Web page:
Where The Tough Get Going
Madazine’s roving reporter, Trixie Larkspur, has just visited one of our more unusual seats of learning. Her report is given below:
It is no common occurrence for an outsider to be invited to Hardknock School, so I was pleased to be one of the few. Situated on the North Yorkshire Moors, this establishment was once a Victorian workhouse. The building, of grey stone and forbidding appearance, is referred to by its few neighbours as The Pile. It is just about as remote as a habitation could be in our crowded country.
I was a little disconcerted on arriving at the main gate and seeing above it a wrought iron arch bearing the legend ‘Enter Not, Ye Faint Of Heart’. The words had obviously been repainted recently, as if to emphasise their import. I was greeted by the caretaker, Grampus, so dubbed because of his tendency to snort and wheeze prodigiously. I did not ascertain his real name. With a stream of unintelligible mumbling, he led me along a maze of gloomy corridors – no paint or even plaster in evidence here – to the study of the owner and headmaster, Desmond Bullymore.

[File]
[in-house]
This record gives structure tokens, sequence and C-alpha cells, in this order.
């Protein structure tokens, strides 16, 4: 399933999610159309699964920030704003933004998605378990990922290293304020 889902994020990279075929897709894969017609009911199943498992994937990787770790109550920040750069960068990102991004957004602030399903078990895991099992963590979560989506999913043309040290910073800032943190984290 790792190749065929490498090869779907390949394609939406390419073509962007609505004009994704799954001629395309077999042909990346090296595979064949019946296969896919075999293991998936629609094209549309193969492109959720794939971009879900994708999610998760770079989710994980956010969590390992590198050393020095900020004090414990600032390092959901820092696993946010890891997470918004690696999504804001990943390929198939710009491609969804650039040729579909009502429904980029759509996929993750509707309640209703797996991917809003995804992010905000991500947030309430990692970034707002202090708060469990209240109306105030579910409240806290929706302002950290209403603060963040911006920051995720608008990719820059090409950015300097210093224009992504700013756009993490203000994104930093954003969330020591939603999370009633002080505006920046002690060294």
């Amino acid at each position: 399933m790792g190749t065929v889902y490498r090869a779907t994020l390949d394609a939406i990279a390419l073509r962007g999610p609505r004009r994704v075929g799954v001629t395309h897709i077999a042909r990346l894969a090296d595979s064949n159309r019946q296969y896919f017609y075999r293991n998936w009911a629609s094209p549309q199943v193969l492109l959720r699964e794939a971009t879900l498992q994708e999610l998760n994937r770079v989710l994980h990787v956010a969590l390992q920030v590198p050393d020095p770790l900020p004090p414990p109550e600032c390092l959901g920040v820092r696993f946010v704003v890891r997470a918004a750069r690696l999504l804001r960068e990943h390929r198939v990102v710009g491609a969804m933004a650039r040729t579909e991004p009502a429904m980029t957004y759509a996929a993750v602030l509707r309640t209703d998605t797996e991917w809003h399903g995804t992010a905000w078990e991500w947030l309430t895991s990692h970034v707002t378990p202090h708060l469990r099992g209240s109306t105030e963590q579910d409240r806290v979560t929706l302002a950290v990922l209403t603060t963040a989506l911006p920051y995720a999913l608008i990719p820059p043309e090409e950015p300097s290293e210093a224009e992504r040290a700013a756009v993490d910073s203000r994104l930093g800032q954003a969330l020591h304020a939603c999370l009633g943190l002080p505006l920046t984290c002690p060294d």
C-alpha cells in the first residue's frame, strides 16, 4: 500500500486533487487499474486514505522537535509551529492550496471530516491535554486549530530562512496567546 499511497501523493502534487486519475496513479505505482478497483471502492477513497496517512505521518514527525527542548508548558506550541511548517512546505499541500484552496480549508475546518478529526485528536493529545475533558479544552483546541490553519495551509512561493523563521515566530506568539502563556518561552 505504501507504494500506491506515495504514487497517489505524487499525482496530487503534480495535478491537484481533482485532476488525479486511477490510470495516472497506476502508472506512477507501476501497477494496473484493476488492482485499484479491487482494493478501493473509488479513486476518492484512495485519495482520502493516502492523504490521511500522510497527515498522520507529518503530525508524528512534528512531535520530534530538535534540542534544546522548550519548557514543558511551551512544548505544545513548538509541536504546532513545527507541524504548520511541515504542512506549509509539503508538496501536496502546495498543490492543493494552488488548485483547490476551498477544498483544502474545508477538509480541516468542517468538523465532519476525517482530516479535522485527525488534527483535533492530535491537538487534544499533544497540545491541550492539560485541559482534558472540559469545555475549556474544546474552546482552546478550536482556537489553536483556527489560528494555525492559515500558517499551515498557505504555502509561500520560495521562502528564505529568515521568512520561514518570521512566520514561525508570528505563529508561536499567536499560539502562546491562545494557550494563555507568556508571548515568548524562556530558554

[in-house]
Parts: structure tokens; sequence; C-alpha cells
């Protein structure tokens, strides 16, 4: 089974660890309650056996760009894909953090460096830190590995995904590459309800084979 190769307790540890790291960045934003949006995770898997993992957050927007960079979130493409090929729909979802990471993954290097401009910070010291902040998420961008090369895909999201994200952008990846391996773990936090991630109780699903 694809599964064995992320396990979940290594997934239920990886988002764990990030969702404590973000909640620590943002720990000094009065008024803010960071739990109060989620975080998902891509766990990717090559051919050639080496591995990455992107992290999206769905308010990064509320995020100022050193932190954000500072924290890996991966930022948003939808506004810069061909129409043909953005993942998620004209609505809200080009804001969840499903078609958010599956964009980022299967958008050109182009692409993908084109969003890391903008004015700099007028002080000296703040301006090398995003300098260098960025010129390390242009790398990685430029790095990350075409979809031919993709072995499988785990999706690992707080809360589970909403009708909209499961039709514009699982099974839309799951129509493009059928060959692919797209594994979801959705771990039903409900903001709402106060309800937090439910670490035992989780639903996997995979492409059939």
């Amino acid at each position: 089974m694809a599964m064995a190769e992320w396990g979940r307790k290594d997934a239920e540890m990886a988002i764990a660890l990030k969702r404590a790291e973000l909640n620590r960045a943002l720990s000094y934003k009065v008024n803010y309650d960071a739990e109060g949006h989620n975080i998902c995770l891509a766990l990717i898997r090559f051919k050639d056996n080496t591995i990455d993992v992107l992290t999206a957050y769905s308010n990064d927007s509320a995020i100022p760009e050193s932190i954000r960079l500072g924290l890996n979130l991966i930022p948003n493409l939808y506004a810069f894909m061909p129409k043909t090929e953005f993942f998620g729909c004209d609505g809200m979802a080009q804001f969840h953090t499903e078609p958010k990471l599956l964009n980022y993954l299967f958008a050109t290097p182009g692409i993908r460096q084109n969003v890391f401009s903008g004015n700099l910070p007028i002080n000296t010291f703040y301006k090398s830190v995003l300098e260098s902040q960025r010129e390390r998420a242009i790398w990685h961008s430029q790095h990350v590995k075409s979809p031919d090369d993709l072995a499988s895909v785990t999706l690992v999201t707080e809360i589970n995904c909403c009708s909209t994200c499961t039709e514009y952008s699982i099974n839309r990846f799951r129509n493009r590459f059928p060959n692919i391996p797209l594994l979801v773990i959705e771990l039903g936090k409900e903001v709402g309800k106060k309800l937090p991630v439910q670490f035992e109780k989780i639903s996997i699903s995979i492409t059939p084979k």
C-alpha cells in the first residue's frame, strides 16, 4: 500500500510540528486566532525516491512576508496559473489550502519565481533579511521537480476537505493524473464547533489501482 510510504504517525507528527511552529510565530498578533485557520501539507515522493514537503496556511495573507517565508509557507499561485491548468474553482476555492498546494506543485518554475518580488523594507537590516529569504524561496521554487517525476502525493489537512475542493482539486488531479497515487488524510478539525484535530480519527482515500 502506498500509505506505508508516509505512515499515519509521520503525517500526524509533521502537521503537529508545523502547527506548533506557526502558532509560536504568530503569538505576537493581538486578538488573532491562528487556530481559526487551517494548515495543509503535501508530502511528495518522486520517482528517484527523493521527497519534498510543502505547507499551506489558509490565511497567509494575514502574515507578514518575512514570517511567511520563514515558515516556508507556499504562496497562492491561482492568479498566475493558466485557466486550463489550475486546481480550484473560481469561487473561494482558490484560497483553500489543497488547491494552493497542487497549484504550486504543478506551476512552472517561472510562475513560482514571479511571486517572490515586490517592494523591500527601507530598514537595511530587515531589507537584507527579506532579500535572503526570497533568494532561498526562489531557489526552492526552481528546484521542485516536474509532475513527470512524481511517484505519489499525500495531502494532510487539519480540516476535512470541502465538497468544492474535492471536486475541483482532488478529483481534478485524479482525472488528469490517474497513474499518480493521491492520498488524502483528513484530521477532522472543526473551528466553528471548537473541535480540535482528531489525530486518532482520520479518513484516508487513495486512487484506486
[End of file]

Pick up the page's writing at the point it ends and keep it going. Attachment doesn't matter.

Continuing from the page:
Dismissing Grampus with an admonition to smarten his appearance, Dr Bullymore motioned me to sit on a straight–backed, uncushioned chair that would have delighted Frank Lloyd Wright. As many Madazine readers will doubtless know, that great architect was given to equipping his splendid houses with pain-inducing furniture of his own design.
The head of Hardknock School cuts an impressive figure. A former wrestler, he is six- foot-four, massively built, clean shaven and the possessor of piercing light-blue eyes. Though I understand he is close to sixty years of age, there is no trace of grey in his luxuriant black hair. He was standing behind his desk, and after giving me a chance to look him over, he took a seat in a huge swivel chair of studded red leather which nicely complemented the impressive and totally clear acreage of mahogany that separated us.